Arcane (Con or Int): Allows access to Cantrips.
(Str or Wis): Allows access to Orisons.
Elemental (Con or Cha): Allows access to Twists.
Primal (Dex or Wis): Allows access to Obsecrations.
Psionic (Str or Int): Allows access to Charms.
Shadow (Dex or Cha): Allows access to Imprecations.

Players using this expanded list would still train in only three Skills, and no Ability could be used as the modifier for more than two Skills. The “Power Source Skills” would be “trained-only” Skills that operate as exceptions to the limit on how many Skills a single Ability may modify. (In other words, the Power Source Skills are always modified by the higher Ability modifier.)

Thank you for listening to my ramblings about noncombat mechanics. I hope you were entertained.
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I remember thinking that the existing 4e 'knowledge' skills (though any skill can imply a certain amount of knowledge) work as well as Wrecan's 36 category breakdown, so you are as well off to stick with the existing skills. The advantage being we already have a well-established way of deciding who is better at each one.

The question which immediately comes to mind is of course the relationship between exposition and the rest of the action. Wrecan handily puts it into it's own category, but in truth its central to all action, which fundamentally contains a perception -> decision -> action loop. What is at least implied is that EVEN DURING A CONFLICT exposition will happen as outlined. The GM will determine all the things that require exposition and simply provide the appropriate character with the information (which may be color if the player simply shares it immediately, and thus is often ignored in favor of Wrecan's Method I). The point here is that some information may represent the fruits of resolving a conflict. When the goblins try to hide in the underbrush and the ranger is looking for them, that is both gathering information AND conflict. It is by no means certain that the ranger will succeed! Thus we find that both passive and active Perception have been born. I never was able to get Wrecan to really clarify his thinking on this point.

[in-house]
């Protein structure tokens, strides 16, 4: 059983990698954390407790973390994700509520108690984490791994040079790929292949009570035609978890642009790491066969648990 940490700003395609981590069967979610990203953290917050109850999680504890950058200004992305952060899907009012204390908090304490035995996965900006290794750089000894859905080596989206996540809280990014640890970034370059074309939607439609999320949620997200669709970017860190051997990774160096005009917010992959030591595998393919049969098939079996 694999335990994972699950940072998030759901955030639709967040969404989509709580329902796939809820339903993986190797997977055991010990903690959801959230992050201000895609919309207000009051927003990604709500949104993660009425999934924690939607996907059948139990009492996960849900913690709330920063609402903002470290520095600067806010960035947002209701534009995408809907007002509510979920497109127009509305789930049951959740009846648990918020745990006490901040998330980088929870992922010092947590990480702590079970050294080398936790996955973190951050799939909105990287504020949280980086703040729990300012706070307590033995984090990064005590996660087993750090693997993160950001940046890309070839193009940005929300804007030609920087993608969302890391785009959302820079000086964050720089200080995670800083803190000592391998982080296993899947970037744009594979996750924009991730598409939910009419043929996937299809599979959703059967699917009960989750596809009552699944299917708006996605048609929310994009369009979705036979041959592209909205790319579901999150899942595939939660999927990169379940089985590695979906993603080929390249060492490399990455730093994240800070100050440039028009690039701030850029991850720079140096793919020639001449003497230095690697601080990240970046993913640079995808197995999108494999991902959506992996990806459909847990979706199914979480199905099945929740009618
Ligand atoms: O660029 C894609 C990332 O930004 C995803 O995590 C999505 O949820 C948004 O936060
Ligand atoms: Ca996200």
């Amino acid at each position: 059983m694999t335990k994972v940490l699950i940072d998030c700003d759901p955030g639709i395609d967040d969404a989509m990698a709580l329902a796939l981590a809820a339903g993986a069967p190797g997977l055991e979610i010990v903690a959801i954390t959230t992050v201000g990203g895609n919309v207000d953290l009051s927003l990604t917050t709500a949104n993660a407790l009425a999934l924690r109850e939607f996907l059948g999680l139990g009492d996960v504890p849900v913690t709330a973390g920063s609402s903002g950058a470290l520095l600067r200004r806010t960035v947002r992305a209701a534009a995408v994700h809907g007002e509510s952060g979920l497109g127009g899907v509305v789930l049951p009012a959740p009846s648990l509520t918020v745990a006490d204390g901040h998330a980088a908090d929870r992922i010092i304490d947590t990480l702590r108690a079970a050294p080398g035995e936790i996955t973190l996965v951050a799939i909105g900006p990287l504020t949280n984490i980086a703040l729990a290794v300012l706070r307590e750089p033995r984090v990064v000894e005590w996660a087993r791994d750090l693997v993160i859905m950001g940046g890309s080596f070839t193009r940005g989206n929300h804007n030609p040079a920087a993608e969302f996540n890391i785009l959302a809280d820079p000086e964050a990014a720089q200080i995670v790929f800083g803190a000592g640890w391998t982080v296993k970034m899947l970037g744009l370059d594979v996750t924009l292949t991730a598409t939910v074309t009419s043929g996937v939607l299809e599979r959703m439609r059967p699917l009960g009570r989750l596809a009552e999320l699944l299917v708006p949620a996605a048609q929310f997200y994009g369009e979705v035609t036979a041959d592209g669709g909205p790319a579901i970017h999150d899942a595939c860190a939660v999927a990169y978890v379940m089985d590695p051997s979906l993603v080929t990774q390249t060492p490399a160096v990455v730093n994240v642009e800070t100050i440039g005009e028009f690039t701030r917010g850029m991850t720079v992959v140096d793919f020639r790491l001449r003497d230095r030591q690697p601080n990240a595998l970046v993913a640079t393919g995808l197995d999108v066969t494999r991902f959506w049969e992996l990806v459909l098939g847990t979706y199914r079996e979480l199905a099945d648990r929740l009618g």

Great ideas. Love the twin-stat skills. So coherent with the defenses logic. By itself, though, it feels wrong to have so little skills, but... I think it shines when you take all your ideas together:

* a constrained, well-tuned, balanced skill scale (e.g. with limited bonusses, as you suggest),
* using a limited skill selection (allowing everyone to shine, as you point out),
* but enhancing the results with "bonus details" (dependent on bg-based, sub-skill aspects, e.g. your 36 categories), which would yield small bonus rewards or the mere satisfaction of knowing/doing something special because your PC is special.

In a word: rather than piling up bg+items+feat on your +35 Intimidate, you get a reasonably good score, but get to describe why and how you are intimidating, and see the impact it has. I'm convinced that even power players would rather have that. Also if you used to forever stink at Insight, you get to add a little something to the results sometimes - and not through Aid or a lucky roll. I love it.


I think it shines when you take all your ideas together:

Just a quick note that the "you" in question here is actually Wrecan, who, quite sadly, passed away several years ago. Garthanos, our poster, struck upon the inspired idea of revisiting some of Wrecan's posts from the old WotC boards here, for which I applaud him most heartily!


Arcadian Knight
Great ideas. Love the twin-stat skills. So coherent with the defenses logic.
That is my thought....